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January 18, 2002
In Person
Freedom Fighter.
Kathleen Zellner


CHICAGO—Kathleen Zellner’s got a cure for everything from medical negligence to irresponsible property management: It comes in one hefty shot to the wallet. The civil and criminal attorney is perhaps Chicago’s biggest advocate for financial punishment. In March 1999, she won the largest-ever sexual assault verdict in Illinois, $2.2 million, after suing the management of the Chicago Bar Association building on behalf of a client who was raped there. Four months later, she won a $6.5 million medical malpractice verdict against an Illinois hospital that denied admission to a woman who later committed suicide.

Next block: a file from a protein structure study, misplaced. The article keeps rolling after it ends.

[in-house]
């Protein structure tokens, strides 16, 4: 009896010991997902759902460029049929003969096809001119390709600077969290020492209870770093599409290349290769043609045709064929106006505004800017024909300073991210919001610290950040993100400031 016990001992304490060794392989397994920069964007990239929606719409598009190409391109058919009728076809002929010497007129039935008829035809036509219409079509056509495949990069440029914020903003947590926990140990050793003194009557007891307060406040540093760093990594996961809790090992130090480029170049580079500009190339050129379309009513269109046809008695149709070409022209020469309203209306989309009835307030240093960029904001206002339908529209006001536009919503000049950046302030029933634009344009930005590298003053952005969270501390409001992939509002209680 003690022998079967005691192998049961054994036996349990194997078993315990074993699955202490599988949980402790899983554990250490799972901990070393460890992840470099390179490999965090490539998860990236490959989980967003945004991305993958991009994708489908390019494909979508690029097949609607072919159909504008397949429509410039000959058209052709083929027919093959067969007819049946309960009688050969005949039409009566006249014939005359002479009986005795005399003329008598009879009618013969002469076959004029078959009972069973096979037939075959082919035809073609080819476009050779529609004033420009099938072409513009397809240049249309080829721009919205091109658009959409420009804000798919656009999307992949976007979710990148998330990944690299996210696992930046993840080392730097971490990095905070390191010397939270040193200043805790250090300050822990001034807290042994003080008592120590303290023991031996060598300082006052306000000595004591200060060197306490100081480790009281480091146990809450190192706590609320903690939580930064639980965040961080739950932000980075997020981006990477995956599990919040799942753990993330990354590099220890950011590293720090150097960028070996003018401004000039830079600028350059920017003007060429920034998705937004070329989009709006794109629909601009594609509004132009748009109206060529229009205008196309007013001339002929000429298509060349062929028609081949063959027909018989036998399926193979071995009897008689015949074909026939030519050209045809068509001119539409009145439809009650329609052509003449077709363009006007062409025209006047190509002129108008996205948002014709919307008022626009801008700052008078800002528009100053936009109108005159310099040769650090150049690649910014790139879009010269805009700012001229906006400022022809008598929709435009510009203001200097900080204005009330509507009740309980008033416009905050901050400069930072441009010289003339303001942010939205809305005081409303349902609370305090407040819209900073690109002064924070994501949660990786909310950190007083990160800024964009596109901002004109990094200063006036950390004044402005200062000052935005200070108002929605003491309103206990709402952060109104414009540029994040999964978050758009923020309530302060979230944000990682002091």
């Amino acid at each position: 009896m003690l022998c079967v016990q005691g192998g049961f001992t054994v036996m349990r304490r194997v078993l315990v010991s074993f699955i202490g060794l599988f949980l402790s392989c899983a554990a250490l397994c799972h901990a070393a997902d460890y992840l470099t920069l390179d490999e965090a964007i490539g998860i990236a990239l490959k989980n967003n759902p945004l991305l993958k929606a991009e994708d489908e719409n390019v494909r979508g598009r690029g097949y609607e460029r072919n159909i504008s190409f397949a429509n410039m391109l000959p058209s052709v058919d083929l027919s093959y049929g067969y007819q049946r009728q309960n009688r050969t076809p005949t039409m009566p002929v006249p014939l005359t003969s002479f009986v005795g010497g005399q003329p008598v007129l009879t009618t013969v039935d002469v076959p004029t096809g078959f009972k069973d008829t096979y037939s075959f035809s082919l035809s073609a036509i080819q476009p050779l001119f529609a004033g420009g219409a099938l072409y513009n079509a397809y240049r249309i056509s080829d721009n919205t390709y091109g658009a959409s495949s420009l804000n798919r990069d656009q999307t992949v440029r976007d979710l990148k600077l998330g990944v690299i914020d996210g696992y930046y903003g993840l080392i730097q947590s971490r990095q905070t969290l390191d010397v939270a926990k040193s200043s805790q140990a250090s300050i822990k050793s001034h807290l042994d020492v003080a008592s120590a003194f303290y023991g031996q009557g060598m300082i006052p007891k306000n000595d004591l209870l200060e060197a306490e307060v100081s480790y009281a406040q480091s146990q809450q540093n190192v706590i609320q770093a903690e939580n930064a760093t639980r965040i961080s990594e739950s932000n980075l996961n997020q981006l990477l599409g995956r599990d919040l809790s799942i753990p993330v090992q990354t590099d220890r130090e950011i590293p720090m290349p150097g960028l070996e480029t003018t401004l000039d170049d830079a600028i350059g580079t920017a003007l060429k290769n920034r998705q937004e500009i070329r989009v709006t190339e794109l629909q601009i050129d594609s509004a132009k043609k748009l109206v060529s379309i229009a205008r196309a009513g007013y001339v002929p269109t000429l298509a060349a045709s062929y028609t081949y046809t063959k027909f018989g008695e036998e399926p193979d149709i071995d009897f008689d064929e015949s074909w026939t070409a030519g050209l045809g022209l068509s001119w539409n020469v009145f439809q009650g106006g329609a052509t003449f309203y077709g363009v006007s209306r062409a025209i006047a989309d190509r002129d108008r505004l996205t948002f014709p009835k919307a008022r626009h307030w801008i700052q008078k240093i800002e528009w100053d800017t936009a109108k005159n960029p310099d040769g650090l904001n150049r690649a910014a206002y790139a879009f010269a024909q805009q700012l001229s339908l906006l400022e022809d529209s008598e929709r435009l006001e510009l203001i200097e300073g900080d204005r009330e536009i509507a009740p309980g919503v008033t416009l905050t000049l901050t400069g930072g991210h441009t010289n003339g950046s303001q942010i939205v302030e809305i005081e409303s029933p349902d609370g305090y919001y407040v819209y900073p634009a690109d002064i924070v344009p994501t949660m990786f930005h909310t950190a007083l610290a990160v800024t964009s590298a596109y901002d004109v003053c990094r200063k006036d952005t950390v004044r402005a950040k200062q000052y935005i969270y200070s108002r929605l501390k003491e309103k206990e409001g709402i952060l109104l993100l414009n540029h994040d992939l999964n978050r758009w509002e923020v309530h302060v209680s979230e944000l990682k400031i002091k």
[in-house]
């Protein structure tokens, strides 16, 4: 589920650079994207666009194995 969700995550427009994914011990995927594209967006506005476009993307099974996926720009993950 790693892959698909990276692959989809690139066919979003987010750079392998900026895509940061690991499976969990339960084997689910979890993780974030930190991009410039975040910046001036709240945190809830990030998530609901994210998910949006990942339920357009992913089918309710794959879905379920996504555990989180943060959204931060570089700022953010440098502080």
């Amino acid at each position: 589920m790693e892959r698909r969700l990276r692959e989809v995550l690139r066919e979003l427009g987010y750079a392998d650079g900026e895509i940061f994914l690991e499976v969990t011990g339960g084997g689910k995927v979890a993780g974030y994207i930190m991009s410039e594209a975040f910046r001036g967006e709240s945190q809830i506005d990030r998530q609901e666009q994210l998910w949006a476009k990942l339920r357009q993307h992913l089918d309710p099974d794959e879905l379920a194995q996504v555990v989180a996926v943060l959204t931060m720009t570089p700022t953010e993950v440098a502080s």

Thankfully, Zellner also has a penchant for picking fights on behalf of the wrongfully convicted. Using the same formidable research techniques that have proven so successful in the civil suits, Zellner has won the freedom of seven wrongfully convicted men in the past seven years.

Take Omar Saunders and cousins Larry and Calvin Ollins, who took their first free breaths as adults on December 5. Wrongfully convicted as teen-agers along with another man, Marcellius Bradford, for the rape and murder of Rush University Medical School student Lori Roscetti, the three men had served 15 years in prison for a crime they did not commit.

In 1987, Saunders, the Ollins cousins and Bradford were arrested and accused of Roscetti’s murder. At the trial, the four men were convicted based on the confessions of Bradford and Calvin Ollins.